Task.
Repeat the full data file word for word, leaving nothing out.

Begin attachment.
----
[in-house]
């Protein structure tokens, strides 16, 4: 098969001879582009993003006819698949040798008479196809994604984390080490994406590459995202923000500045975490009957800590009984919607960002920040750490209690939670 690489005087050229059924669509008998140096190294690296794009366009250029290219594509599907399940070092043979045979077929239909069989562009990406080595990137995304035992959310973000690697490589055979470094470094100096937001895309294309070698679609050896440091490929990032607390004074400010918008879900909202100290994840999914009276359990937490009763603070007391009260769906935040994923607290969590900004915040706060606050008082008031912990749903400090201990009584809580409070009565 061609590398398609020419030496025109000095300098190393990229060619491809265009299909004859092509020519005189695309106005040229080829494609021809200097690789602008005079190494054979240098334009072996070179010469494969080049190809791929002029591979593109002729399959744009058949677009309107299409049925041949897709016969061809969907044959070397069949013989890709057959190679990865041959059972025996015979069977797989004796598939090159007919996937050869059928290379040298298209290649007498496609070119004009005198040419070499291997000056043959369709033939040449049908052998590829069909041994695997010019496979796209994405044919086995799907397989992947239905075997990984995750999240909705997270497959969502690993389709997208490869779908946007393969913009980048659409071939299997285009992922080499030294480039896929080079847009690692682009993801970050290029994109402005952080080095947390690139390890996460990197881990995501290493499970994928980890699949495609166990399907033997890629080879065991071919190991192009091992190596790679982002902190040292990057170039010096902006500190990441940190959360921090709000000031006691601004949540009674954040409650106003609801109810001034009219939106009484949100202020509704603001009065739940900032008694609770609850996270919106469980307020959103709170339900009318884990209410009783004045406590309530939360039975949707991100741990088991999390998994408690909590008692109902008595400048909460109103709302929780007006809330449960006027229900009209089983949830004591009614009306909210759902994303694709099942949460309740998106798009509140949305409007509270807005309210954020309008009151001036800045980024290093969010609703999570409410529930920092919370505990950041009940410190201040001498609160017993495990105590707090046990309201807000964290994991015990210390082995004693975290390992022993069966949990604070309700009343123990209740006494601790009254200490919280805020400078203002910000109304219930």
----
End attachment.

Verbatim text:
[in-house]
């Protein structure tokens, strides 16, 4: 098969001879582009993003006819698949040798008479196809994604984390080490994406590459995202923000500045975490009957800590009984919607960002920040750490209690939670 690489005087050229059924669509008998140096190294690296794009366009250029290219594509599907399940070092043979045979077929239909069989562009990406080595990137995304035992959310973000690697490589055979470094470094100096937001895309294309070698679609050896440091490929990032607390004074400010918008879900909202100290994840999914009276359990937490009763603070007391009260769906935040994923607290969590900004915040706060606050008082008031912990749903400090201990009584809580409070009565 061609590398398609020419030496025109000095300098190393990229060619491809265009299909004859092509020519005189695309106005040229080829494609021809200097690789602008005079190494054979240098334009072996070179010469494969080049190809791929002029591979593109002729399959744009058949677009309107299409049925041949897709016969061809969907044959070397069949013989890709057959190679990865041959059972025996015979069977797989004796598939090159007919996937050869059928290379040298298209290649007498496609070119004009005198040419070499291997000056043959369709033939040449049908052998590829069909041994695997010019496979796209994405044919086995799907397989992947239905075997990984995750999240909705997270497959969502690993389709997208490869779908946007393969913009980048659409071939299997285009992922080499030294480039896929080079847009690692682009993801970050290029994109402005952080080095947390690139390890996460990197881990995501290493499970994928980890699949495609166990399907033997890629080879065991071919190991192009091992190596790679982002902190040292990057170039010096902006500190990441940190959360921090709000000031006691601004949540009674954040409650106003609801109810001034009219939106009484949100202020509704603001009065739940900032008694609770609850996270919106469980307020959103709170339900009318884990209410009783004045406590309530939360039975949707991100741990088991999390998994408690909590008692109902008595400048909460109103709302929780007006809330449960006027229900009209089983949830004591009614009306909210759902994303694709099942949460309740998106798009509140949305409007509270807005309210954020309008009151001036800045980024290093969010609703999570409410529930920092919370505990950041009940410190201040001498609160017993495990105590707090046990309201807000964290994991015990210390082995004693975290390992022993069966949990604070309700009343123990209740006494601790009254200490919280805020400078203002910000109304219930």